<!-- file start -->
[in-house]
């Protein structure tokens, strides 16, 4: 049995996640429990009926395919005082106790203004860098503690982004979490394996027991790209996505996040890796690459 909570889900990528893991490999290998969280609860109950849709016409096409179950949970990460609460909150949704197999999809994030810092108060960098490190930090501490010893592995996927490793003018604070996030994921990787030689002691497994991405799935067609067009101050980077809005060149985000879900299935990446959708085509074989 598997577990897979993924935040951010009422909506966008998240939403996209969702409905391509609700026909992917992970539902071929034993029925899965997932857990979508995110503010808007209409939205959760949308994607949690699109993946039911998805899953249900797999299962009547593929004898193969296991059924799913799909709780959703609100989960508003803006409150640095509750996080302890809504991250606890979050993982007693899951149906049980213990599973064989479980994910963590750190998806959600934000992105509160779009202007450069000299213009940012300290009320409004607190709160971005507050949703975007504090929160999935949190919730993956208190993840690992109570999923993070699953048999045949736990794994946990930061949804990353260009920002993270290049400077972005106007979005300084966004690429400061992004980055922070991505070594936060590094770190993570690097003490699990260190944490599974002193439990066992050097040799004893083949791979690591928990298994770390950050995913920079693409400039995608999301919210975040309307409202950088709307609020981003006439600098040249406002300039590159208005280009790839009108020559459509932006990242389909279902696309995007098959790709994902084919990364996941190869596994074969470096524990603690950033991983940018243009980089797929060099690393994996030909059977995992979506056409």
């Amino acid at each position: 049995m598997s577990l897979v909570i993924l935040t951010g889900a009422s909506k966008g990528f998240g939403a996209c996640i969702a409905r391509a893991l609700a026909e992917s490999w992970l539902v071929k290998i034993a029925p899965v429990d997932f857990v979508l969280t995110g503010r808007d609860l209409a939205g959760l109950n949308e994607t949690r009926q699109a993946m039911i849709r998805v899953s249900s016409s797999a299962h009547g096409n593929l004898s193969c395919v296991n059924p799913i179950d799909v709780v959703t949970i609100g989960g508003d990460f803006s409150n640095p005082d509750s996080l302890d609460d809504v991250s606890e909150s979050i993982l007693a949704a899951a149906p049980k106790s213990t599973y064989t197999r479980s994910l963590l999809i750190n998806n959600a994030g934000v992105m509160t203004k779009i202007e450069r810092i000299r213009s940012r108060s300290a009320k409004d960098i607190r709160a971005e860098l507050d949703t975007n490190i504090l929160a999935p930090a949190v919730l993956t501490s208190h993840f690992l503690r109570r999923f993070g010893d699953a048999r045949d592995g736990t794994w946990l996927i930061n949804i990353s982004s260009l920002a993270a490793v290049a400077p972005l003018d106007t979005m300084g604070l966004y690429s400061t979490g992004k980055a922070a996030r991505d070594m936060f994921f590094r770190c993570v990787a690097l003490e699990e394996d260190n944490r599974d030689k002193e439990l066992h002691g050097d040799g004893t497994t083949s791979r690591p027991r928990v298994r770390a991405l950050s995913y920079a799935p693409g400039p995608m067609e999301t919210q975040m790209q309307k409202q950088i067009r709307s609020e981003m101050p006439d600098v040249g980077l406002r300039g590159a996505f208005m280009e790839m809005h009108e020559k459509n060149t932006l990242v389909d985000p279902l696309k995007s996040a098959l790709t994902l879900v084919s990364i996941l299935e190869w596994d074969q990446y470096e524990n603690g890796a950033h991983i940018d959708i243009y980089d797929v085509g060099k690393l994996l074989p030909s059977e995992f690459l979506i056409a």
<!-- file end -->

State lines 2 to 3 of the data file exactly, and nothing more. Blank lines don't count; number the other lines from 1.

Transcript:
């Protein structure tokens, strides 16, 4: 049995996640429990009926395919005082106790203004860098503690982004979490394996027991790209996505996040890796690459 909570889900990528893991490999290998969280609860109950849709016409096409179950949970990460609460909150949704197999999809994030810092108060960098490190930090501490010893592995996927490793003018604070996030994921990787030689002691497994991405799935067609067009101050980077809005060149985000879900299935990446959708085509074989 598997577990897979993924935040951010009422909506966008998240939403996209969702409905391509609700026909992917992970539902071929034993029925899965997932857990979508995110503010808007209409939205959760949308994607949690699109993946039911998805899953249900797999299962009547593929004898193969296991059924799913799909709780959703609100989960508003803006409150640095509750996080302890809504991250606890979050993982007693899951149906049980213990599973064989479980994910963590750190998806959600934000992105509160779009202007450069000299213009940012300290009320409004607190709160971005507050949703975007504090929160999935949190919730993956208190993840690992109570999923993070699953048999045949736990794994946990930061949804990353260009920002993270290049400077972005106007979005300084966004690429400061992004980055922070991505070594936060590094770190993570690097003490699990260190944490599974002193439990066992050097040799004893083949791979690591928990298994770390950050995913920079693409400039995608999301919210975040309307409202950088709307609020981003006439600098040249406002300039590159208005280009790839009108020559459509932006990242389909279902696309995007098959790709994902084919990364996941190869596994074969470096524990603690950033991983940018243009980089797929060099690393994996030909059977995992979506056409």
């Amino acid at each position: 049995m598997s577990l897979v909570i993924l935040t951010g889900a009422s909506k966008g990528f998240g939403a996209c996640i969702a409905r391509a893991l609700a026909e992917s490999w992970l539902v071929k290998i034993a029925p899965v429990d997932f857990v979508l969280t995110g503010r808007d609860l209409a939205g959760l109950n949308e994607t949690r009926q699109a993946m039911i849709r998805v899953s249900s016409s797999a299962h009547g096409n593929l004898s193969c395919v296991n059924p799913i179950d799909v709780v959703t949970i609100g989960g508003d990460f803006s409150n640095p005082d509750s996080l302890d609460d809504v991250s606890e909150s979050i993982l007693a949704a899951a149906p049980k106790s213990t599973y064989t197999r479980s994910l963590l999809i750190n998806n959600a994030g934000v992105m509160t203004k779009i202007e450069r810092i000299r213009s940012r108060s300290a009320k409004d960098i607190r709160a971005e860098l507050d949703t975007n490190i504090l929160a999935p930090a949190v919730l993956t501490s208190h993840f690992l503690r109570r999923f993070g010893d699953a048999r045949d592995g736990t794994w946990l996927i930061n949804i990353s982004s260009l920002a993270a490793v290049a400077p972005l003018d106007t979005m300084g604070l966004y690429s400061t979490g992004k980055a922070a996030r991505d070594m936060f994921f590094r770190c993570v990787a690097l003490e699990e394996d260190n944490r599974d030689k002193e439990l066992h002691g050097d040799g004893t497994t083949s791979r690591p027991r928990v298994r770390a991405l950050s995913y920079a799935p693409g400039p995608m067609e999301t919210q975040m790209q309307k409202q950088i067009r709307s609020e981003m101050p006439d600098v040249g980077l406002r300039g590159a996505f208005m280009e790839m809005h009108e020559k459509n060149t932006l990242v389909d985000p279902l696309k995007s996040a098959l790709t994902l879900v084919s990364i996941l299935e190869w596994d074969q990446y470096e524990n603690g890796a950033h991983i940018d959708i243009y980089d797929v085509g060099k690393l994996l074989p030909s059977e995992f690459l979506i056409a």